Zera Ong graduated in law from Oxford just two years ago and her C.V. already runs to two full pages, but to paraphrase, she has founded one digital healthcare start-up, exploring neurodegenerative diseases, Zelta Technologies; is commercial and legal associate at another, Evox Therapeutics; and has just joined the board of Multiple Sclerosis digital support network Shift.ms.

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Your background is in law, how did you pivot into science?

I’ve always been interested in the commercial aspects of running a science business, and so I had to make a hard choice between studying law or biology at university. Eventually, I ended up going for law as founding a start-up has always been an aspiration, and having basic legal knowledge seemed to provide a good foundation for that. Whilst studying law, I took a keen interest in financial valuation and strategy driving large-scale mergers and acquisitions, so I went into banking, but my focus as an analyst was on pharmaceutical investment banking, so that was how I segued back into science.

What made you want to become a trustee in your twenties?

My first trusteeship, which I have recently stepped down from, was at the Westbourne Park Family Centre, an education and family life charity. It made me realise that being a trustee is a meaningful extra-curricular activity that allows you to help shape the strategy of an organisation, alongside your main work.

With Shift.ms, I was really attracted by what they were offering, because I am very interested in neurodegenerative diseases. For instance, I am also a research lecturer at Parkinsons’ UK, where I interface mainly with the elderly, talking about the kinds of research that Parkinsons’ UK is funding and that those living with the condition may wish to partake in.

As someone in my twenties, recognising that most people who develop MS are diagnosed in their twenties or thirties, I thought there was an interesting opportunity with Shift.ms for me to connect with people in this age group who are affected. I am grateful to Shift.ms for the opportunity to join their team on this journey.

I am definitely encouraging my friends to apply for board roles – age should not be a barrier as long as one is able to contribute to the organisation. So I hope more of my peers will just apply and go for it should a suitable opportunity arise.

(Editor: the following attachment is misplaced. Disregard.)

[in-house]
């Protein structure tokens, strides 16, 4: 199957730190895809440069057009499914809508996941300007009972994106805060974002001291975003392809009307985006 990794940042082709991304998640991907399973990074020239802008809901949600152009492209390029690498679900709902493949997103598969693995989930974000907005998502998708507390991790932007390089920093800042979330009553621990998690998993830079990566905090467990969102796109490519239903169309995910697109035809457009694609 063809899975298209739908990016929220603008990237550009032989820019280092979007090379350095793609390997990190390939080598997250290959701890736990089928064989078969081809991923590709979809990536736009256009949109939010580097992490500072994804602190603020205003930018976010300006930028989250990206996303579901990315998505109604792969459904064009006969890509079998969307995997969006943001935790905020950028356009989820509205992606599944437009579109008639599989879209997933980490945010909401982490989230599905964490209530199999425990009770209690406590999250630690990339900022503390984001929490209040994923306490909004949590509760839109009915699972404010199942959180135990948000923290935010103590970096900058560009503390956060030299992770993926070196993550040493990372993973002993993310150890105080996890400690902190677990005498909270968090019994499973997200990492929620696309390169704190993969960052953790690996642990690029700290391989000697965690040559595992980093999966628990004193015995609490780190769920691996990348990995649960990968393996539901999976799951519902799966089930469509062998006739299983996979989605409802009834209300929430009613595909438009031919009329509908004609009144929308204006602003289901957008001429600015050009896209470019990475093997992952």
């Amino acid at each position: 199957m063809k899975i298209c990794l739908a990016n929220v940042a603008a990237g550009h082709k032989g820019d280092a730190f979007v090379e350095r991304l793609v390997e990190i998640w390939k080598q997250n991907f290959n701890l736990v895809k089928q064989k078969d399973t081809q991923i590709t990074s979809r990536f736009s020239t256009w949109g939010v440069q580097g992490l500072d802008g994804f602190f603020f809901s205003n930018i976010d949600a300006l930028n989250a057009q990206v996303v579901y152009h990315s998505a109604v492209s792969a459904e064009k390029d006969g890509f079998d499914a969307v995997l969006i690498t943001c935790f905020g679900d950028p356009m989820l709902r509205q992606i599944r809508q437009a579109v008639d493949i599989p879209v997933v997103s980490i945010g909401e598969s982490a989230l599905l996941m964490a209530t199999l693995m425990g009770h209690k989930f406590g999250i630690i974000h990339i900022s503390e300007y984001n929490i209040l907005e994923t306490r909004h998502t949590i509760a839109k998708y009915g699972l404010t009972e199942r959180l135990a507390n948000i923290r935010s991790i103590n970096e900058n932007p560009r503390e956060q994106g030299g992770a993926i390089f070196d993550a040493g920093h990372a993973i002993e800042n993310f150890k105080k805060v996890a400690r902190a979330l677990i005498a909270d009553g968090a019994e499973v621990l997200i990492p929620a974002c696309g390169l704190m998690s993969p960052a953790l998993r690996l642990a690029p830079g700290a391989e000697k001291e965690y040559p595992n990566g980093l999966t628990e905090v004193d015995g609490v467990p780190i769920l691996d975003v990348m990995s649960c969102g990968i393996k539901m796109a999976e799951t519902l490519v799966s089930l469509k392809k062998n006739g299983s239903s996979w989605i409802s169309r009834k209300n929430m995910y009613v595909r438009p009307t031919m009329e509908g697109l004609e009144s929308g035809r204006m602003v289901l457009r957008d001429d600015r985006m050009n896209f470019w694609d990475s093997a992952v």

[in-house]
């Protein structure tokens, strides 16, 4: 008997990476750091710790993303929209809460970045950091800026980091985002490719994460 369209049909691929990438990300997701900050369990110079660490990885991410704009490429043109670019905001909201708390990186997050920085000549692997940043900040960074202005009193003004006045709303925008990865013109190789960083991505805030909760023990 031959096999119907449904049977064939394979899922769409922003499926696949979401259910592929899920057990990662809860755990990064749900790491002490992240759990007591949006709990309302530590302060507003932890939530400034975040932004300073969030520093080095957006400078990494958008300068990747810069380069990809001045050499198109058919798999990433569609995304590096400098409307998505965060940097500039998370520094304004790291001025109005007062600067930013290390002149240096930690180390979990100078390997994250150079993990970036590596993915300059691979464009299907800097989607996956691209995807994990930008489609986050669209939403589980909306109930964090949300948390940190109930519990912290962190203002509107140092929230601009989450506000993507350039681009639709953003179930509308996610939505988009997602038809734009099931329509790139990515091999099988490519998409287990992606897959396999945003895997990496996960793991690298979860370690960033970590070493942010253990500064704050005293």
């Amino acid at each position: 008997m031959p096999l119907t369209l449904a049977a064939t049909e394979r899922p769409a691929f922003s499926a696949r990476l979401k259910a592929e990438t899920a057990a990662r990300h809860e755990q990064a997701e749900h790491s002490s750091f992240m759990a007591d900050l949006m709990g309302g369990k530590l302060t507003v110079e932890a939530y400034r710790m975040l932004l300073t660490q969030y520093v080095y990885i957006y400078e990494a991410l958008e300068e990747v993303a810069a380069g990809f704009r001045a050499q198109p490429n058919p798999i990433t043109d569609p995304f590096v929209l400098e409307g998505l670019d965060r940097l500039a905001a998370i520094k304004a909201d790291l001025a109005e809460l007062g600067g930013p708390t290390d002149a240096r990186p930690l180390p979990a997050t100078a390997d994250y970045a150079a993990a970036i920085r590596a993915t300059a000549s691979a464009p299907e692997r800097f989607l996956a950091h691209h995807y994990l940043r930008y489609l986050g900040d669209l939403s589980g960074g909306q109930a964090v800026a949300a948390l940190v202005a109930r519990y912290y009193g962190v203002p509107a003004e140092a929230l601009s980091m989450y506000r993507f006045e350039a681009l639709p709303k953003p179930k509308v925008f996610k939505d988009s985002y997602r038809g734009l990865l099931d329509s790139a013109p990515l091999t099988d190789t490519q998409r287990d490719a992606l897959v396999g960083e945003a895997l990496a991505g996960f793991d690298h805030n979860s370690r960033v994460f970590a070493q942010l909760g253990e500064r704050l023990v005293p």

Do you feel it’s important that more young people join boards?

Boards benefit from having younger people on them, because, although experience is very valuable, it could also shape one’s thinking in a certain way. Sometimes, you need a fresh pair of eyes that asks questions in a way that hasn’t been done before.

How did you find out about Nurole and how did you find the Nurole process?

I was referred to Nurole. Upon registration, I selected the filters that alerted me to roles in education and healthcare and the trustee role at Shift.ms came up. What stood out to me about this role was that Shift.ms had just celebrated its tenth anniversary and that they’d been on an exponential growth trajectory. At present, Shift.ms is focusing on expanding their online membership network and forging digital collaborations with the NHS and pharma companies, both of which are areas that I have an interest in and to which I may be able to contribute. The process of applying via Nurole was very smooth overall.

And now some quickfire questions...

What is your favourite book?

Chris Voss's Never Split the Difference: Negotiating as if Your Life Depended on It.

What’s your favourite quote?

“Ownership is not limited to material things. It can also apply to points of view. Once we take ownership of an idea — whether it’s about politics or sports — what do we do? We love it perhaps more than we should. We prize it more than it is worth. And most frequently, we have trouble letting go of it because we can’t stand the idea of its loss. What are we left with then? An ideology — rigid and unyielding.” Dan Ariely, Predictably Irrational

Favourite holiday?

I went to Japan for a holiday with my partner a few months ago, and we had a great time there. There were so many new experiences – climbing to the top of Nara (the ancient capital of Japan), dressing up in kimonos, experiencing a tea ceremony and creating sushi art. The nature is breathtaking and the culture is fascinating.

What do you do to have fun?

Travelling, whipping up a meal with friends, and salsa dancing.

What’s your favourite app?


When does your alarm go off and how much sleep do you need?

My alarm goes off at 7.30am, and I get about seven hours of sleep a night.

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